From staff reports
The good news? A person with a high school diploma could (in theory) afford to buy a home in North Texas. The bad news? It will probably take seven years (at least) to save the down payment.
A new Zillow research report matched median mortgage payments in the country’s 50 largest metro areas for the first quarter of this year to the most recent American Community Survey incomes for each educational level, adjusting the latter’s 2017 figures for 2019’s inflation.
Somewhat surprisingly, 36 of those 50 fleshed out to be theoretically affordable to households earning the income associated with a high school diploma-level of education. Dallas, Houston, San Antonio, and Austin were among the 36 cities named.
In fact, in Oklahoma City, a potential homebuyer wouldn’t even need a high school diploma to afford the median-valued home.
“That doesn’t mean all homes throughout those metro areas are affordable to all households with those degrees,” Zillow said. “Rather, the mortgage payment for a median-valued home in a given metro area is considered ‘affordable’ — it does not consume more than 30 percent of income — for a household making the typical salary of a household with those degrees.”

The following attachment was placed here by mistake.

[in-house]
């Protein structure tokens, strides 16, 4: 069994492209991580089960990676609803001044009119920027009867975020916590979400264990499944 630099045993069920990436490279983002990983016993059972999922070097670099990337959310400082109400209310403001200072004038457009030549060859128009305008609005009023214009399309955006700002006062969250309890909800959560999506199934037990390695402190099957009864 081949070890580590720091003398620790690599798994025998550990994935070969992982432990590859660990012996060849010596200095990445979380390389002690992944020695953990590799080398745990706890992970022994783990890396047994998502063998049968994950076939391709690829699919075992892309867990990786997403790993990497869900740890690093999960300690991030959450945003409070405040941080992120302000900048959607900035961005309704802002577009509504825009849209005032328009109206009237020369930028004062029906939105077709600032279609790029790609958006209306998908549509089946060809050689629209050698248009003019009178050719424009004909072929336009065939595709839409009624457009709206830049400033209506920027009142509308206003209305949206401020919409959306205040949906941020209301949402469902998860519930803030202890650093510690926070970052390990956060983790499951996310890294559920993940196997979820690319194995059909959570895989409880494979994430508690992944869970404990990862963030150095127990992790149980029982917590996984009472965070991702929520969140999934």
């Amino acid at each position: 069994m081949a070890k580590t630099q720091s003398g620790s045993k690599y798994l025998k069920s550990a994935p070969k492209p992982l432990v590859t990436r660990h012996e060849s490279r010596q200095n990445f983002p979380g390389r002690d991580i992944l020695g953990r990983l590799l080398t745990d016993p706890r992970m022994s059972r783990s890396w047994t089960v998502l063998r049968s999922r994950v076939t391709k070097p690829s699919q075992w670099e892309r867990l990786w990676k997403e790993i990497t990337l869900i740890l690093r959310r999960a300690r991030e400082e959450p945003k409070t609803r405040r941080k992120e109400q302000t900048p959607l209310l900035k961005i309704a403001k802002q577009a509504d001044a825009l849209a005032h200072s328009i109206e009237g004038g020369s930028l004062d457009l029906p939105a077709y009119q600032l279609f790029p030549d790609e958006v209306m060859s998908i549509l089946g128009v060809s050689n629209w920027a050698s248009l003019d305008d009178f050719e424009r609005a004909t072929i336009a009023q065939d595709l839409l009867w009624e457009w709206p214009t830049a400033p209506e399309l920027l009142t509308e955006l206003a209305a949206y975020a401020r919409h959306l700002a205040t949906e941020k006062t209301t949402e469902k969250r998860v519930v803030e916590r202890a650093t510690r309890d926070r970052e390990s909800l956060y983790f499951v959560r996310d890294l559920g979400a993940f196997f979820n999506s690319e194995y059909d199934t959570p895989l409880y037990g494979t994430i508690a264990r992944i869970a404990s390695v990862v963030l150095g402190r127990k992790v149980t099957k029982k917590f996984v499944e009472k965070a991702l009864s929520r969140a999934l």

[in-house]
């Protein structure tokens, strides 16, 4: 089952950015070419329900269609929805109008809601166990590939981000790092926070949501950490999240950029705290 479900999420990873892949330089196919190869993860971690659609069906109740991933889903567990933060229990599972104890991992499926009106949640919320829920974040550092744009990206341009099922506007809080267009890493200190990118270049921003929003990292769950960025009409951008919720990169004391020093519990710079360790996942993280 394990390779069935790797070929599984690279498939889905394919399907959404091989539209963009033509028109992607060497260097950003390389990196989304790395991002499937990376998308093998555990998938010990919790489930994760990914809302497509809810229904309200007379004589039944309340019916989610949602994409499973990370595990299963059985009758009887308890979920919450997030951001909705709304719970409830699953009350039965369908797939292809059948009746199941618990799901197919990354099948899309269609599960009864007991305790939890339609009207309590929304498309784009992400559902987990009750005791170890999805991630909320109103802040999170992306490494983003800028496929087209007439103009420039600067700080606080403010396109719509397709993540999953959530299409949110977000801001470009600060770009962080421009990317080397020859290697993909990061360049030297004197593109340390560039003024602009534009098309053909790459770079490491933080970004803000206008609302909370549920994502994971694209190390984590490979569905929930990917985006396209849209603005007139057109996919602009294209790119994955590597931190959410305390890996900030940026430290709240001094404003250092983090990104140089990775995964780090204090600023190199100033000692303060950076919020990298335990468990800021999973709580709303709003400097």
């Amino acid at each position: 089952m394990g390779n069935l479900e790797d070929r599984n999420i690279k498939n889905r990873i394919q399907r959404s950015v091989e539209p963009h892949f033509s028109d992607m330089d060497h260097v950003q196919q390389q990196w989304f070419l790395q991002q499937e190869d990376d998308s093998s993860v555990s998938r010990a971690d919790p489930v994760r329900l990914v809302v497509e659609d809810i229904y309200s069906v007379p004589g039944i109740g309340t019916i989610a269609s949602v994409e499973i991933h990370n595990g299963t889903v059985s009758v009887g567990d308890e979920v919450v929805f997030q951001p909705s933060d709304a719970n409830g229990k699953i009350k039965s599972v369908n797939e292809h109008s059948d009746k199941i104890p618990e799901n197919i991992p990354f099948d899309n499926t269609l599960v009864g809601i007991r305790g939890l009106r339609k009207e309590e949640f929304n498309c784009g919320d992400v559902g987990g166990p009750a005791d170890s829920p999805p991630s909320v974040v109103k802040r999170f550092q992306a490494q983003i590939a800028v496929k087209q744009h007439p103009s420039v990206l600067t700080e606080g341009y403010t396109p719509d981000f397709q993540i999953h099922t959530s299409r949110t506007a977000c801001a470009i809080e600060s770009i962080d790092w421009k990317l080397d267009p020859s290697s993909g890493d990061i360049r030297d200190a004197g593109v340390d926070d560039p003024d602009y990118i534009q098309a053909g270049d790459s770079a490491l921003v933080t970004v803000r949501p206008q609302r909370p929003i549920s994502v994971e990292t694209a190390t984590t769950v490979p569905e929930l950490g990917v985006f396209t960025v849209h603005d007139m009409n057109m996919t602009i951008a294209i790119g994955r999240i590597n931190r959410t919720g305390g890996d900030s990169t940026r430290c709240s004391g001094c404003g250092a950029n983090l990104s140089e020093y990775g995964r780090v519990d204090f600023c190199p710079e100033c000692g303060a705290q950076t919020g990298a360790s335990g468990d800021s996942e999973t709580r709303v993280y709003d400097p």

The figures also don’t factor in the task of saving for a down payment, which statistically can take seven years or more in many areas. For renters, who may be paying 27.8 percent of their income on rent, saving can be especially arduous.
“A mortgage on the typical U.S. home consumed just 16.8 percent of the country’s median household income in the first quarter, down from 17.6 percent in the fourth quarter 2018 and below the 21 percent average from 1985 through 1999,” the report said. “All those ratios are well below the long-standing rule of thumb that says housing should cost no more than 30 percent of a household’s income.”
To see the full report, click here.